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> Date: Wed, 20 Apr 2011 23:32:34 -0400
> From: email@example.com
> To: firstname.lastname@example.org
> CC: email@example.com
> Subject: Re: dino-lice
> Termite mounds are commonly described as having a hardness comparable to
> concrete or earthenware pottery.
They do now, yes.
When termites were new to the world, (when, as others in this discussion have
said, alvarezsaurs were supposed to be eating them), would the termite mounds
have the same hardness they do nowadays?
> Can Mr. Paul or anyone name an extant animal with a limb 2.5 centimeters
> long and the pectoral muscle mass proportionate to a 2cm sternum that can
> penetrate concrete? Even if it was a 2cm SPHERE of solid pectoralis fibers
> with a 3cm lever arm I don't think it could exert enough newtons of force
> to do so. I am aware that anteaters, pangolins, and varanids, with claws
> and pectoral skeletons two or three orders of magnitude more robust do
> open termite colonies, but is there any tiny bird or lizard that can
> penetrate concrete? Mr. Paul is right that Shuvuuia's pectoral musculature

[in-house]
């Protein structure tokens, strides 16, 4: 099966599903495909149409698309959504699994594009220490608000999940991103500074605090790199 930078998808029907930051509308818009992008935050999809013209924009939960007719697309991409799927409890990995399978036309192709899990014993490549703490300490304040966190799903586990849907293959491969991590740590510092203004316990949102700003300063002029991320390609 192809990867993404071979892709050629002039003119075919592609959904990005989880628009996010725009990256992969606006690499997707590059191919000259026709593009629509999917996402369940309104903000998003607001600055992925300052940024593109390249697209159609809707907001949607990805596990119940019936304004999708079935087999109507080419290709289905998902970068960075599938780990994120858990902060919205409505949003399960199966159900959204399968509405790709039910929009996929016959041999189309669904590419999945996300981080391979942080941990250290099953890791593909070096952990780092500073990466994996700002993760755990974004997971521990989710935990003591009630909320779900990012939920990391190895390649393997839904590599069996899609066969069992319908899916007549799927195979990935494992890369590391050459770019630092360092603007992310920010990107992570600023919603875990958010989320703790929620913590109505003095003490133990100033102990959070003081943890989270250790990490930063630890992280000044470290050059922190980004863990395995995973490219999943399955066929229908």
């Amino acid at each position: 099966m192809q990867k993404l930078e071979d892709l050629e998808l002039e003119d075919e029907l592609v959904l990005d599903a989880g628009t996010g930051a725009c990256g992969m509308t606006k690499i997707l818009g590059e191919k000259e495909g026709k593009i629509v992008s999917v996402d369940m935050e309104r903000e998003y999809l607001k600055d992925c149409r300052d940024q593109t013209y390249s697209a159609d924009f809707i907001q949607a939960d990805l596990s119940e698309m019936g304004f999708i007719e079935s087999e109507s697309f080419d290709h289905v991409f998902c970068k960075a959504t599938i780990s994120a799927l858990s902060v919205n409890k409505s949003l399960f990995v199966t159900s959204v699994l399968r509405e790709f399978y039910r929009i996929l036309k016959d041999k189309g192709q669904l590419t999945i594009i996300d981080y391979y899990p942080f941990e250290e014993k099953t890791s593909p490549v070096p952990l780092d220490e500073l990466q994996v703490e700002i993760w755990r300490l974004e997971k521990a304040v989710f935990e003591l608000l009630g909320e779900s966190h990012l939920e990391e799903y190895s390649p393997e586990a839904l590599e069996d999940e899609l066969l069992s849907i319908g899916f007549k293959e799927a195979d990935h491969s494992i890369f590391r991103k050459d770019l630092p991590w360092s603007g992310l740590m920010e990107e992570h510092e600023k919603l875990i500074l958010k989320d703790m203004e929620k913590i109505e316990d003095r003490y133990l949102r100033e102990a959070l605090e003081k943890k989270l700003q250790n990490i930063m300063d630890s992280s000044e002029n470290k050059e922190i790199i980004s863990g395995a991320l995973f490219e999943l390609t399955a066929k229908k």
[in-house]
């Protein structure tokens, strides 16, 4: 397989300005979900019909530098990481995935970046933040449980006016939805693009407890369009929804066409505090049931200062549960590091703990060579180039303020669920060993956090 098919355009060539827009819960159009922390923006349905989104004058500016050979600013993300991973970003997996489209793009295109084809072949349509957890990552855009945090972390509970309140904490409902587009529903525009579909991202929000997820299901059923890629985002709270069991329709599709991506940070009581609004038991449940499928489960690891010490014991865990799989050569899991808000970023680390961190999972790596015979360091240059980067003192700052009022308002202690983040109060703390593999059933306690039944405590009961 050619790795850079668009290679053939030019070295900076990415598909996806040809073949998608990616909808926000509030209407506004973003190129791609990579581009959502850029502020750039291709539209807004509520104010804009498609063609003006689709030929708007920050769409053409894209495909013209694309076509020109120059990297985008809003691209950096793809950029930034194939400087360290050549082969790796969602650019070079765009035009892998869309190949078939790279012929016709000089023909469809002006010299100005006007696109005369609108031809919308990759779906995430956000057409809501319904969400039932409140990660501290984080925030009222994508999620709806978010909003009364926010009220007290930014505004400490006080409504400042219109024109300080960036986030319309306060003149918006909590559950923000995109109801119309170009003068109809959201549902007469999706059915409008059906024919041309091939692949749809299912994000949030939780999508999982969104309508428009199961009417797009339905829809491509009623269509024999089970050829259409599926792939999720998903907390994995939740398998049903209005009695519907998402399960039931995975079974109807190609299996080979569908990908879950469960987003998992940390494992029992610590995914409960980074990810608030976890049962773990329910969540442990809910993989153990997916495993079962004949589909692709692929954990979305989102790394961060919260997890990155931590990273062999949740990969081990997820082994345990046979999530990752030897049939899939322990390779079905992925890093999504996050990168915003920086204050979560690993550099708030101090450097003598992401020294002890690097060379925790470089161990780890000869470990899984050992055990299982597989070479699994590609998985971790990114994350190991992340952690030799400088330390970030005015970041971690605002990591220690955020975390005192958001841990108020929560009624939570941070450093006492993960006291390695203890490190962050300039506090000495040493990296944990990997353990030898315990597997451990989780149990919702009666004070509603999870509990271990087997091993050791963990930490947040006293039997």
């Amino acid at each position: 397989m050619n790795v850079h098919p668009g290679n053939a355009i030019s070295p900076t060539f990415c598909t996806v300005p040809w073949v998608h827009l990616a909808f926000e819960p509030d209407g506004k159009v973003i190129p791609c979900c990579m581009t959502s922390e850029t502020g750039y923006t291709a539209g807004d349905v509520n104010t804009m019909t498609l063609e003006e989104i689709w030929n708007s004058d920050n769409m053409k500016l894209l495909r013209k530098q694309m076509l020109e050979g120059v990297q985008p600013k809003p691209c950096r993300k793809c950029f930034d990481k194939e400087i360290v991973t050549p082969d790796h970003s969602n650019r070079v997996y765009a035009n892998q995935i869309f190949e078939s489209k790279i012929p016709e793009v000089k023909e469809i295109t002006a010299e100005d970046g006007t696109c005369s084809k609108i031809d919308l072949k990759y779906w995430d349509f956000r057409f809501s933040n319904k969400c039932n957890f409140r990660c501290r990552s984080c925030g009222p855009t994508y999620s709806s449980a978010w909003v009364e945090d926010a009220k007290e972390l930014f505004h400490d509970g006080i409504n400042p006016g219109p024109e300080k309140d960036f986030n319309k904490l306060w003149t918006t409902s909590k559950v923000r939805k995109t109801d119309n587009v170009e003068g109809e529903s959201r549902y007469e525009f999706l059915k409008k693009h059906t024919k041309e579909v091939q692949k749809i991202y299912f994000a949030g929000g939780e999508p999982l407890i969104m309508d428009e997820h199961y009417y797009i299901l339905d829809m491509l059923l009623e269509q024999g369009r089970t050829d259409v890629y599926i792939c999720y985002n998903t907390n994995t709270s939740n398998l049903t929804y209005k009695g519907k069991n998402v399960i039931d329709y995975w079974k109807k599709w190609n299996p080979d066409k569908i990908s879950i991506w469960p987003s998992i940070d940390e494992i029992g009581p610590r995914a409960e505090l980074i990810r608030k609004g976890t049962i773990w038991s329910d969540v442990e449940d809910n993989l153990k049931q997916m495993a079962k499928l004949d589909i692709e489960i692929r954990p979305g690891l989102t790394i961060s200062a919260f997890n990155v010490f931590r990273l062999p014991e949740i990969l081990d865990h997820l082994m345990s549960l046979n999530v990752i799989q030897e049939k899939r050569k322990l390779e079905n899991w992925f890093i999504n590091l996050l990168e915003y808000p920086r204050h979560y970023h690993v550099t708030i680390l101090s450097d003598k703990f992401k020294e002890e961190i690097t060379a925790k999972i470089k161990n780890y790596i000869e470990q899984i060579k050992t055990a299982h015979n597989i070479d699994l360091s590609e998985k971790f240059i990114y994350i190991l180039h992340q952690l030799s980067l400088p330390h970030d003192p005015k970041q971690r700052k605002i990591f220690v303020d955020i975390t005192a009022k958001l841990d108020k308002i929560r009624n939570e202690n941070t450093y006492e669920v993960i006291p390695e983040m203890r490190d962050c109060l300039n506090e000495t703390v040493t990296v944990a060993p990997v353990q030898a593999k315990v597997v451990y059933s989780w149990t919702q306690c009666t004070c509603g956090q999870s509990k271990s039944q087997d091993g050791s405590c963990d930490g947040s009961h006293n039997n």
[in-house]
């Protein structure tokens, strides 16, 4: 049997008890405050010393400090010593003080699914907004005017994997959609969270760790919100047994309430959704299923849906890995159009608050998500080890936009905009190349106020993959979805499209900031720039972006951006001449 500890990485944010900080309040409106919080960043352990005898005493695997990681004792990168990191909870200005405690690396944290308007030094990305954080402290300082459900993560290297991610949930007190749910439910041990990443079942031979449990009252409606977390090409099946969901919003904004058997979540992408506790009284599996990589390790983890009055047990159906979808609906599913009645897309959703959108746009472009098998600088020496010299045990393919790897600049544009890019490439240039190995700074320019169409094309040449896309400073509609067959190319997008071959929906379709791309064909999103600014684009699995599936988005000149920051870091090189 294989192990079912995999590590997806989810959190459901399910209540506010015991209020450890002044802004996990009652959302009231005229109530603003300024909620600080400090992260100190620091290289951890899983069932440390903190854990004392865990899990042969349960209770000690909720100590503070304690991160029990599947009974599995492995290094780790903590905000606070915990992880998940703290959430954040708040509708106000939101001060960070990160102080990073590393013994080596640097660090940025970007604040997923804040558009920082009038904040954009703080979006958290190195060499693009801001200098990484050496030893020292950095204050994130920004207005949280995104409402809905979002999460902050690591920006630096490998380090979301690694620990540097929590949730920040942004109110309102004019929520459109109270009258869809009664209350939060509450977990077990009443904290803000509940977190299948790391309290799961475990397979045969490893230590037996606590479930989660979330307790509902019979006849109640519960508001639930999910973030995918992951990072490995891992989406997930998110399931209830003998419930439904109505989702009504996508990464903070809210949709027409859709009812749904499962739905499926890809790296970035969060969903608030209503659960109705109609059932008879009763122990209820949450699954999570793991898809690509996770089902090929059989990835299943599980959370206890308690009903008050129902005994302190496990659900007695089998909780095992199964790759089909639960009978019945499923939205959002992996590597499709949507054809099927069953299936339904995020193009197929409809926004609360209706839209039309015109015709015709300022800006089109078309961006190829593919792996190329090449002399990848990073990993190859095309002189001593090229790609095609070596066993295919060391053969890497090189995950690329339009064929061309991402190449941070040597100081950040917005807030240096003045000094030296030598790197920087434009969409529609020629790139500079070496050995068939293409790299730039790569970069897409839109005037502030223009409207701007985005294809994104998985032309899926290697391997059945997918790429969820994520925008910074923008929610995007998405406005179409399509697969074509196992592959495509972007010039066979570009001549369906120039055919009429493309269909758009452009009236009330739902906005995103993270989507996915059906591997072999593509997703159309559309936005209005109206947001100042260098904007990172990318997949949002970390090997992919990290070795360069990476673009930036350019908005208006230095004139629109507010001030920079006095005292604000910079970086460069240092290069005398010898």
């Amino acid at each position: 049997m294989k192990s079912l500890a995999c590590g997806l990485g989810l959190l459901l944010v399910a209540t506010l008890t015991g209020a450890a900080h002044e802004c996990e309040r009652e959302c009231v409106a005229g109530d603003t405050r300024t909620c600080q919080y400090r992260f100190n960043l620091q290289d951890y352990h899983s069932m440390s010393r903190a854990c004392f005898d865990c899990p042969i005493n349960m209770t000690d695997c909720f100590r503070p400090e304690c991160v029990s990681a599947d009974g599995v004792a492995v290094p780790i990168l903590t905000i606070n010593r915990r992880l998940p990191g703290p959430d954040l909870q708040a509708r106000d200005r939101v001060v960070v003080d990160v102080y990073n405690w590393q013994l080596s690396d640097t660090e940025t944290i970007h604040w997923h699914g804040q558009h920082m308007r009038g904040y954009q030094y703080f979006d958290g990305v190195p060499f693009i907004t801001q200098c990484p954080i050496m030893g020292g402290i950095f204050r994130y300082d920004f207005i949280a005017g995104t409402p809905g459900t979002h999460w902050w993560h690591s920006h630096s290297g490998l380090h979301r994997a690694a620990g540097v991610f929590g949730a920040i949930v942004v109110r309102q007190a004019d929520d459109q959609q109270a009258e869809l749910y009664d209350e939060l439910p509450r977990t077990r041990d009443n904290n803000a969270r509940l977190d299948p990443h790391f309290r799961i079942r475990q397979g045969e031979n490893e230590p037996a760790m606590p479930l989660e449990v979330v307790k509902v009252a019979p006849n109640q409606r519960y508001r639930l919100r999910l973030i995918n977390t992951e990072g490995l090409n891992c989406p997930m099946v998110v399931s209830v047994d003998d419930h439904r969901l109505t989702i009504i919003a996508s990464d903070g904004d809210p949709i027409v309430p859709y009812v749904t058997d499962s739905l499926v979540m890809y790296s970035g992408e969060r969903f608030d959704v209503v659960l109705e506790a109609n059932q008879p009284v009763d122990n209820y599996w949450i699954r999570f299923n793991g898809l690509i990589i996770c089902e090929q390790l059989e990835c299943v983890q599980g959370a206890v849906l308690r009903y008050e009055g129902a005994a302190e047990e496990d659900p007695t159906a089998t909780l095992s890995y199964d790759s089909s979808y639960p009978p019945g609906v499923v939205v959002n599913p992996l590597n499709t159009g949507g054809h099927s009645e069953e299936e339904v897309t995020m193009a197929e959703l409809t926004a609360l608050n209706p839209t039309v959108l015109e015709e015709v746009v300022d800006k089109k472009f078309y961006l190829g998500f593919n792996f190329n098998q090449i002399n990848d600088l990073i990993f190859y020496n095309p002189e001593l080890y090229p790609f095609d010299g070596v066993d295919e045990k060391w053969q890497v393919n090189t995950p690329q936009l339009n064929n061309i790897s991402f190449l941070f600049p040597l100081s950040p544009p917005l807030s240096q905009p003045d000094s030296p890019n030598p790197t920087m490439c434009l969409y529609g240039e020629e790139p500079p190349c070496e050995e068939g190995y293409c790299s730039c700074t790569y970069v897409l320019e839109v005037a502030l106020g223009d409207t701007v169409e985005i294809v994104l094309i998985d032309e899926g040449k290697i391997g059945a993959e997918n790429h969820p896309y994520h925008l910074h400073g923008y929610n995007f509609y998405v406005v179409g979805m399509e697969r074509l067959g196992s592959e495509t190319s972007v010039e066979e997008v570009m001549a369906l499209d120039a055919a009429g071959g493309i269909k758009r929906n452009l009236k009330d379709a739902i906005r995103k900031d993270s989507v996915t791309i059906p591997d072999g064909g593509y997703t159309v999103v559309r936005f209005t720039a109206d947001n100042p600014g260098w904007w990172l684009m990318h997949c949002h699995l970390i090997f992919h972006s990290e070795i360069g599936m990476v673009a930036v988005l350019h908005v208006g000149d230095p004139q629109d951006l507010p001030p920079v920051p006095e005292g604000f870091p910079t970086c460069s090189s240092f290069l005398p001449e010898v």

> is extreme, but it is actually extremely TINY relative to a termite mound.
So Shuvuuia didn't slam its arms into the side of a termite mound -- if you're
trying to break concrete, you don't strike randomly: you first look for a hole,
crack, or somewhere else that is evidence of a weak point.
> If alvarezsaurids were tearing open bark or fallen logs, can anyone
> explain why their arms got smaller and more reduced as they specialized in
> this? What was the adaptive advantage that was conferred to the tiny -
> armed offspring of an ancestral animal like Haplocheirus in competing to
> tear open insect colonies?
so future paleontologists would not mistake them for Therizinosaurs. ;)
> On the other hand, having a 1.5 cm row of display feathers doesn't sound
> so eye - catching either.
depends on how long the feathers are. Birds of Paradise aren't the largest of